Orphaned by smallpox, young Lancashire country lady Fanny Hill cheerfully accepts her friend Esther Davies's offer to join the London 'working girls' with Mrs. Brown, a madam who recruits ... See full summary »
Orphaned by smallpox, young Lancashire country lady Fanny Hill cheerfully accepts her friend Esther Davies's offer to join the London 'working girls' with Mrs. Brown, a madam who recruits her as charmingly fresh enough to wait, in-living, on gentlemen. The first night, her room- and bed-mate Phoebe starts her sexual 'education', next she revels in being fitted her first-ever fancy frock. Her first 'client', Mr. Crofts, is neither naive nor attractive, rather a paying old rapist who isn't satisfied. Then the party scene, where men are younger and more charming. Handsome merchant's son Charles Standing declares love at first sight and offers to take Fanny away. After a few heavenly days of young love, they intend to demands Sir's blessing for their marriage, but as the ogre actually was her unsatisfied customer, Charles is made to choose between her and his future and leaves for colonial India. Being destitute, Fanny accepts becoming the kept woman of Mr. H., an earl's wealthy brother, ... Written by
Although the word "fanny" is nowadays widely used as British slang for the female genitals, and has been since the 19th century, this connotation was unknown at the time when John Cleland wrote his novel. Consequently, lines such as Mrs Coles's "Be gentle with my little Fanny, sir" would not have been seen as double-entendres. See more »
When Mr. Norbert dies at climax after making love to Fanny, he collapses on top of her, falling toward her left side. But in the next shot while she is calling for help, he is collapsed on her right. See more »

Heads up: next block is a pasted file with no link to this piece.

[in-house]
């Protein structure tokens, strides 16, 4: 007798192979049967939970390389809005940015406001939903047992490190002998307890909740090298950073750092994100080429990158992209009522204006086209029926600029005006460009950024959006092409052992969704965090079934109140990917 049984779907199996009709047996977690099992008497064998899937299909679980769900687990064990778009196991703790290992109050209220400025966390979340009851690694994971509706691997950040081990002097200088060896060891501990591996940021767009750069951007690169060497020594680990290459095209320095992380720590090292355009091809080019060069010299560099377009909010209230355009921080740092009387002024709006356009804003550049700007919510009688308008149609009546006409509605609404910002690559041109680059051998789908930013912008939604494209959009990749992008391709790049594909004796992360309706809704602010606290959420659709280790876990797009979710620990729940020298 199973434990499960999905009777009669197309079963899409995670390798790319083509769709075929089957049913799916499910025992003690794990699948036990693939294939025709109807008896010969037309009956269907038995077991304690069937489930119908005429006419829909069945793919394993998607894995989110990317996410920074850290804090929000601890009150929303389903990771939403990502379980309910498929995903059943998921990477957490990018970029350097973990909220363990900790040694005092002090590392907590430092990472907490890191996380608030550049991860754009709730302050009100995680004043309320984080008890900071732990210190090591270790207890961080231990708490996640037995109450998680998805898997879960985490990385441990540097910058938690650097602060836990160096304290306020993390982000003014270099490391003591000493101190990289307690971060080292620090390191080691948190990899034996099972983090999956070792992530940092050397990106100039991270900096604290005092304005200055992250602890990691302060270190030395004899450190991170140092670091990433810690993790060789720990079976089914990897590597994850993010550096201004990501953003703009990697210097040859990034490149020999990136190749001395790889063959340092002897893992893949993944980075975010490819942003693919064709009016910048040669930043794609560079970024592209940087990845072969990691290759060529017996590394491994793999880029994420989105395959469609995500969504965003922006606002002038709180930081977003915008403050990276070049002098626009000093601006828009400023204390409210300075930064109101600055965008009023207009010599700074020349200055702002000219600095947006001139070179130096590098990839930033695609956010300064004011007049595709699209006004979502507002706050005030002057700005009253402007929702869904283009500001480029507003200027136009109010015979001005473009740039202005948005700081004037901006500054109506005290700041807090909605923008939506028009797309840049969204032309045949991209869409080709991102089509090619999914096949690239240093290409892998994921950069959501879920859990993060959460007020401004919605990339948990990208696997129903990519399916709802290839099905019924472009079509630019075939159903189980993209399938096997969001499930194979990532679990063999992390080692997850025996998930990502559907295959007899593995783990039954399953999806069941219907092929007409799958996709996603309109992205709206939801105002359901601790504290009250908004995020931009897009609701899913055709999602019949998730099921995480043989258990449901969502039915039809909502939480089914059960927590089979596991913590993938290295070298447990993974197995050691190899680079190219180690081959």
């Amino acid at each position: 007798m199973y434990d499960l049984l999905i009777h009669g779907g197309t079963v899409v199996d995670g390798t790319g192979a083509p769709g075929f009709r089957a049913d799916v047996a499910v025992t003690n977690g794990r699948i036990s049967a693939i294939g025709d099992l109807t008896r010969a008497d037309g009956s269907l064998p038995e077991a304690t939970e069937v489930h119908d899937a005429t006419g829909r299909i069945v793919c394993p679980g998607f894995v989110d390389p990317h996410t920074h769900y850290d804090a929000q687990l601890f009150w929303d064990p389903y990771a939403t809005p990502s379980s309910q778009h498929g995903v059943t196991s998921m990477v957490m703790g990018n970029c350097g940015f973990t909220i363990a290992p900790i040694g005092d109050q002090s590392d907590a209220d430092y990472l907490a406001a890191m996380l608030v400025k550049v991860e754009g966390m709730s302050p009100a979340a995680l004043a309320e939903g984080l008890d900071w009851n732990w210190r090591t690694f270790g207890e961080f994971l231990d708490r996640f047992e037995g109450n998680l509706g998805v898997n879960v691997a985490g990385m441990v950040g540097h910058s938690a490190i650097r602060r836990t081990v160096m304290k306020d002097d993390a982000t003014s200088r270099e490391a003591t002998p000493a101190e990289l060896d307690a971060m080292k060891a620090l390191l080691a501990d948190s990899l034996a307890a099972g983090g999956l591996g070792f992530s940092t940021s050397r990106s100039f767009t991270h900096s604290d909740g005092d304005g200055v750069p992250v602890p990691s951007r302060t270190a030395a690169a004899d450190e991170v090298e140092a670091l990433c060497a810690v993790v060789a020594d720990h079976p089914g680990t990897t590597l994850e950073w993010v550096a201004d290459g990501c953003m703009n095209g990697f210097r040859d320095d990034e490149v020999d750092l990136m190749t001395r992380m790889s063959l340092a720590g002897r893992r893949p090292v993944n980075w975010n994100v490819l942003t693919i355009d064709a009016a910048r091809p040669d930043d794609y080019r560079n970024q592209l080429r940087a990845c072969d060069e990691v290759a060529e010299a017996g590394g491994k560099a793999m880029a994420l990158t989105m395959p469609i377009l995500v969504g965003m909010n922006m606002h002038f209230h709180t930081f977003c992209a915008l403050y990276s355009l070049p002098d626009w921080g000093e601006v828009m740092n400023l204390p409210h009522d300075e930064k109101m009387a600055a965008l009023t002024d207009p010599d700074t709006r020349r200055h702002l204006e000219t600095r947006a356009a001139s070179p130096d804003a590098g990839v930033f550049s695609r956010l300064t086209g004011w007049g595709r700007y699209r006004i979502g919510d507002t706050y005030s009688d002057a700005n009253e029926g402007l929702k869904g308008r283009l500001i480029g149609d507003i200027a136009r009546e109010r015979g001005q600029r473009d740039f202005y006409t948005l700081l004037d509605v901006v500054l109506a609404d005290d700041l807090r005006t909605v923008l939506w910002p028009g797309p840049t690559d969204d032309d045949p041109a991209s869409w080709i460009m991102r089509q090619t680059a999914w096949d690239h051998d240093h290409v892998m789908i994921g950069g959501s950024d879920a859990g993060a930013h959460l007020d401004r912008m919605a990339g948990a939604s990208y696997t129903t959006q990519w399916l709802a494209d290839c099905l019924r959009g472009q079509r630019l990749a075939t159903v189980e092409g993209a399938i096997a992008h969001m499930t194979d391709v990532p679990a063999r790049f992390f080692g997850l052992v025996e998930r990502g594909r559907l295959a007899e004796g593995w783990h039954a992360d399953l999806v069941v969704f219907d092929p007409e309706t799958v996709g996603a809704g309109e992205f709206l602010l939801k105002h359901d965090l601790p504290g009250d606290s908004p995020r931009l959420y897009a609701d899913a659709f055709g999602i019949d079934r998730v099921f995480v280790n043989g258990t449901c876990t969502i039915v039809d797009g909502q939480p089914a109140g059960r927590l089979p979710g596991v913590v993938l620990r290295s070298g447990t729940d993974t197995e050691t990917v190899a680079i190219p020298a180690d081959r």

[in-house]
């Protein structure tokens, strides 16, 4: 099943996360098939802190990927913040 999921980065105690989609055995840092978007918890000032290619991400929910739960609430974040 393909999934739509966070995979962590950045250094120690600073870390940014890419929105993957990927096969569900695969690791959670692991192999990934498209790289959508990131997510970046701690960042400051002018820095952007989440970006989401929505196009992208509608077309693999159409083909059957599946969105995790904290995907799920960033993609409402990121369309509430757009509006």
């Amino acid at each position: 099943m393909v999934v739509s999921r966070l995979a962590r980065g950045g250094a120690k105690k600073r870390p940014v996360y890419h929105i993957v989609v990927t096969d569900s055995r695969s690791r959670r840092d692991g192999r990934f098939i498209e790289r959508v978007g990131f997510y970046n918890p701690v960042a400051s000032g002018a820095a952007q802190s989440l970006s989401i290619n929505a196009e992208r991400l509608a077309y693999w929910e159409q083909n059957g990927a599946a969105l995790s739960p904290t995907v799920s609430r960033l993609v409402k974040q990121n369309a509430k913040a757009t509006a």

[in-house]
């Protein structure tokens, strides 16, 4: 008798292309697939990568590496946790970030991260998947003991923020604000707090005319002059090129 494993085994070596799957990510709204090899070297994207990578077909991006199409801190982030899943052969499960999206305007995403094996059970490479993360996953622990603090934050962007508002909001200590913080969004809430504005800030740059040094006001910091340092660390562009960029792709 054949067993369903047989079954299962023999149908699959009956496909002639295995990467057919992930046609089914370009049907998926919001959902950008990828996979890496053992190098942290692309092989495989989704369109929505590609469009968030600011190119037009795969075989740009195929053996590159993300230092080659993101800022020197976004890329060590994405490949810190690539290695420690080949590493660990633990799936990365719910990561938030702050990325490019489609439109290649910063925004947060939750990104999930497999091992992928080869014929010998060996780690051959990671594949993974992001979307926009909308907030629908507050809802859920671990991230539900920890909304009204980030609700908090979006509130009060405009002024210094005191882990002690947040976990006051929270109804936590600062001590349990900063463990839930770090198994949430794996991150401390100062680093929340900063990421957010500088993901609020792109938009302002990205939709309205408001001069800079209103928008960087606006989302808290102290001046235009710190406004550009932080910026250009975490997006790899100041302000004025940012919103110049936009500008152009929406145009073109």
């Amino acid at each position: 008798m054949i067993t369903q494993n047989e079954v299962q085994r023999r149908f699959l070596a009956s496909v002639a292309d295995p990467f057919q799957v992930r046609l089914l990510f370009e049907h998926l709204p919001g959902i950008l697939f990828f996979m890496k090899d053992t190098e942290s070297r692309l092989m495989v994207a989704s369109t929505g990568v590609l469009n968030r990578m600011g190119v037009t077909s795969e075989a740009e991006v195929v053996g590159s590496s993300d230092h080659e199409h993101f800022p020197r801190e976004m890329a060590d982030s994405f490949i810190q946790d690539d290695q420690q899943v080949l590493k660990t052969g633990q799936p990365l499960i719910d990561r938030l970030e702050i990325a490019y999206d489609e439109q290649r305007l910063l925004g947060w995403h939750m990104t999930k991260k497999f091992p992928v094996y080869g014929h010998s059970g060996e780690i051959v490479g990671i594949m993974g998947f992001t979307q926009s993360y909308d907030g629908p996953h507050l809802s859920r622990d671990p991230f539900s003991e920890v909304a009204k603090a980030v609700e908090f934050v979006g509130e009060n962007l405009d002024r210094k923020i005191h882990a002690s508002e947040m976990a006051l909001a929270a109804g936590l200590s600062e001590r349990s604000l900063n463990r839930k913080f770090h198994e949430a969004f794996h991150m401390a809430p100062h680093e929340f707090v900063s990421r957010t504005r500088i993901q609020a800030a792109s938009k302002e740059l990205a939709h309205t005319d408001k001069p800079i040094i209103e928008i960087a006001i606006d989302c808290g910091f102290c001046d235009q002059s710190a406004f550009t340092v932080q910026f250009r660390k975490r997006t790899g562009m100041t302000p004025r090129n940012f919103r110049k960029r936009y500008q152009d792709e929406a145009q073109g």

[Mr. Crofts sees Fanny Hill for the first time and looks lustfully at her]
Very pretty. Very pretty. Come here, my dear. So you're fresh from the country, are you, Fanny?
And as innocent as the day she was born. That's guaranteed, warranted, signed and sealed, sir. The genuine article.
[whispers to Mr. Crofts]
And down below I guarantee you'll find she's as tight as the Chatsworth lock on the national safe deposit.
See more »
This adaptation of John Clelland's 18th century novel was broadcast on BBC4 recently. Telling the story of an innocent northern country girl who travels to London to seek her fortune it certainly gallops along at an entertaining pace. Along the way, Fanny falls into the clutches of brothel keeper Mrs. Brown, finds her true love, finishes up in the gutter and finally....well, you'll have to watch it yourself to find out! The cast ranges from beautiful to grotesques, all play their parts with gusto and the tongue in cheek script provides enough material for all of them to shine. Everyone looks as if they are enjoying themselves. Made with the BBC's usual high production values and eye for historical accuracy, it's naughty, it's bawdy and an enjoyable, lighthearted piece of entertainment. I'm sure that this will eventually find its way onto BBC 2, it certainly deserves a wider audience - so keep an eye out for it and enjoy!
30 of 33 people found this review helpful.
Was this review helpful to you?